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4L80e problem?

Discussion in 'Chevy Trucks' started by old skool, Jan 10, 2010.

  1. old skool

    old skool Senior Member
    from NW IL
    Messages: 167

    I have a 97 Chevy K3500 with a Boss 8.2V. The truck just turned 100,000 miles. I love the truck and everything is fine, until I leave the truck set a day or so.

    Sometimes (not always) when I take off in the morning, the trans feels like it is slipping, like its low on fluid. It is not. I changed the fluid this summer. Then in October, I completely changed the fluid and the filter.

    Someone said they thought the converter might be draining back? Where? into the trans?

    Any thoughts/suggestions?

    Also , when plowing, where is the selector lever best kept?

    Thanks!
     
  2. B&B

    B&B PlowSite Fanatic
    Messages: 12,777

    How long do you allow it to run before driving off? If it idles for a few minutes beforehand does it still do it consistently?
     
  3. old skool

    old skool Senior Member
    from NW IL
    Messages: 167

    The truck is in a heated garage, so I never really allow more than 20 or 30 seconds before moving it outside. Then I usually drive around 30mph for a couple miles before reaching a highway. This morning the truck was fine. Again, I notice it most if it sets for 2 or 3 days without driving it.

    Once moving, it really isnt a problem, there might have been a time or two where it would be a little slow to shift into gear, but as a rule you hardly ever notice it after its warmed up and running. Even when plowing you really dont notice any slippage.

    I'm just concerned if I have a problem in the works? Is there anything I could be doing differently?
     
  4. 2COR517

    2COR517 PlowSite Fanatic
    Messages: 7,115

    For gears to use when plowing, use only [1] & [R]. This will keep the reverse band applied. It only takes a little while to get used to shifting all the way to [1]. The reverse band is the weak link on these trans, so keeping the band applied continuously will reduce the cycles on it.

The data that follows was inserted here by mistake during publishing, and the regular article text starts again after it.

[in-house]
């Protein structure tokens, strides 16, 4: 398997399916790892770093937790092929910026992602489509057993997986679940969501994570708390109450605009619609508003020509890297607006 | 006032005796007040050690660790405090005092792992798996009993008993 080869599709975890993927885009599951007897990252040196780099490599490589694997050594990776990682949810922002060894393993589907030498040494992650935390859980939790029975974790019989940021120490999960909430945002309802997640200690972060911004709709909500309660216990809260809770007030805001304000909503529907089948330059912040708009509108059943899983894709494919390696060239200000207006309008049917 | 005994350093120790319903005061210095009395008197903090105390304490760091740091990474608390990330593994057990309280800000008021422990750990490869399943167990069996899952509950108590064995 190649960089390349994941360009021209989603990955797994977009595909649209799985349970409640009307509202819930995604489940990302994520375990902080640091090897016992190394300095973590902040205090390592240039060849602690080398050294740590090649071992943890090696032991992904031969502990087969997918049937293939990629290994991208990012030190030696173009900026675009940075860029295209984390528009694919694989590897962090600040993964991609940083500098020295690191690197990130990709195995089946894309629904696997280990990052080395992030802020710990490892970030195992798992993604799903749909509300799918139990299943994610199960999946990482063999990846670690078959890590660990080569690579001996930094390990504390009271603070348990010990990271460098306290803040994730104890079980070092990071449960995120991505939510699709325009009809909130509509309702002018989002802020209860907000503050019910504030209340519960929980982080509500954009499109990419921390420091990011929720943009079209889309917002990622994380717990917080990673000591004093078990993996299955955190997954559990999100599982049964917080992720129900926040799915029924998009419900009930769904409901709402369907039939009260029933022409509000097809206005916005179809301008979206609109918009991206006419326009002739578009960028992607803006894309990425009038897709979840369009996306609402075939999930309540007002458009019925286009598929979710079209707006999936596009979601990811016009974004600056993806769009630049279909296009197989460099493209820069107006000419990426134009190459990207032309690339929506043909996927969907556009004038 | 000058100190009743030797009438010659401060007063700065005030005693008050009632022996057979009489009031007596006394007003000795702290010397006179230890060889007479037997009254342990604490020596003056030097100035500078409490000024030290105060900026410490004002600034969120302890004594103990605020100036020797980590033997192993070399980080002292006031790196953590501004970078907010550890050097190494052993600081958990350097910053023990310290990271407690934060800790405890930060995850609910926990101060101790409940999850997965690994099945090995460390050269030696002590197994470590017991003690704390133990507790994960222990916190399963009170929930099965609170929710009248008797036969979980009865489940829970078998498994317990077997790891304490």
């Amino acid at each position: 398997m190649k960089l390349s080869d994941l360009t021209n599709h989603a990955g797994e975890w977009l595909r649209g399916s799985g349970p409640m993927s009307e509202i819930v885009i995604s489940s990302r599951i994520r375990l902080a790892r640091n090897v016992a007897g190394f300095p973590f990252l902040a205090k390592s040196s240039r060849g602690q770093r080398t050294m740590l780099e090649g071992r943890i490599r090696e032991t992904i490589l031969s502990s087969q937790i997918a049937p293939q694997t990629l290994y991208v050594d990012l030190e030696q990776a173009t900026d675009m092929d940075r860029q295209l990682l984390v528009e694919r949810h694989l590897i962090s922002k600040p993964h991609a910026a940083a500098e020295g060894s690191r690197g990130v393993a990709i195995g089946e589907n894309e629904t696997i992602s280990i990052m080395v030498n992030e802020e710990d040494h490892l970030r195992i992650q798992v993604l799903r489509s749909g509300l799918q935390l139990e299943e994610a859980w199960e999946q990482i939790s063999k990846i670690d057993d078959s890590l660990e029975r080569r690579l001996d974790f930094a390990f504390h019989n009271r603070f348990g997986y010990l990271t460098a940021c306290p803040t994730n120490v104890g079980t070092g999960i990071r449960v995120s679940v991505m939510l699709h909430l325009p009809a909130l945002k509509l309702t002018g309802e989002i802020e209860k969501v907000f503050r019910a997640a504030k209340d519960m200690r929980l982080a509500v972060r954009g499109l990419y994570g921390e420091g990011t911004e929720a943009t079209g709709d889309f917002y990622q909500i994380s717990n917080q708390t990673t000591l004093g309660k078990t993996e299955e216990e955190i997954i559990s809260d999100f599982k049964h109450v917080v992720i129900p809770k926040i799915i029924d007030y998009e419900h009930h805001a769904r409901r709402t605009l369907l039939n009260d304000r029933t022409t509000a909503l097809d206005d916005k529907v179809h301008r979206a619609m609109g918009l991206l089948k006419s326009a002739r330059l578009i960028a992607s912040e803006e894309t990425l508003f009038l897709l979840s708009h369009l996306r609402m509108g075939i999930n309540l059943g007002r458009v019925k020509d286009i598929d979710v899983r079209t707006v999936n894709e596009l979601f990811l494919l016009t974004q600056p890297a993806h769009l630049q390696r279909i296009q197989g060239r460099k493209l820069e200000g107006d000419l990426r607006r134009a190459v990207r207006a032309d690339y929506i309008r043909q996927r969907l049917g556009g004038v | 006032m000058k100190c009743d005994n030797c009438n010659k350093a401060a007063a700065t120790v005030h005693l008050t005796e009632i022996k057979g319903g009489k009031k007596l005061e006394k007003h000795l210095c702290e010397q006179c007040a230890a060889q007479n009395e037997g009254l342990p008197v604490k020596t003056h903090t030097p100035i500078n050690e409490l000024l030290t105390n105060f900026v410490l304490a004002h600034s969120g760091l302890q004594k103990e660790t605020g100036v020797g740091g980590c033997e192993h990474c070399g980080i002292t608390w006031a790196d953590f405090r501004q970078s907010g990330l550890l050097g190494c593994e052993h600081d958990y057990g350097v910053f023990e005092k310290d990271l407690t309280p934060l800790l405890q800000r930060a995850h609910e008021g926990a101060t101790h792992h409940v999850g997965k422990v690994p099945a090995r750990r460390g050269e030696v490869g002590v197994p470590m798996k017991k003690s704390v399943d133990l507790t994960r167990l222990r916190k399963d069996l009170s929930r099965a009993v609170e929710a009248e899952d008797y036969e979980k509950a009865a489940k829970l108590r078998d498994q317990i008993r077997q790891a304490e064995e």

5. old skool

    old skool Senior Member
    from NW IL
    Messages: 167

    I used to plow with my old TH400 in low most of the time. ... I think I was told that ,maybe for the same reason?

    In light/fluffy snow is it ok to let the 4L80e upshift into 2nd?/ or should I slow my ground speed down a little, and/or run a few more engine R's on the longer runs?
     
  6. 2COR517

    2COR517 PlowSite Fanatic
    Messages: 7,115

    The second reason to run in [1] is also to prevent the [1] - [2] upshift at the end of the run when you let off the gas. Shifting generates heat and causes wear to the clutches. You need to use a little judgement when to hold in first or let it shift. I almost always stay in [1]. The extra revs won't hurt the engine a bit. Plus you get extra cooling on transmission because of the higher RPMs, the extra revs help the alternator too.
     
  7. old skool

    old skool Senior Member
    from NW IL
    Messages: 167

    Thanks for the input on the 1st gear plowing! Will definately try that.

    Back to my trans, is there anything really bad going on? Can the converter drain back after setting? Does it drain into the trans? What would cause that? Any easy cure?
     
  8. B&B

    B&B PlowSite Fanatic
    Messages: 12,777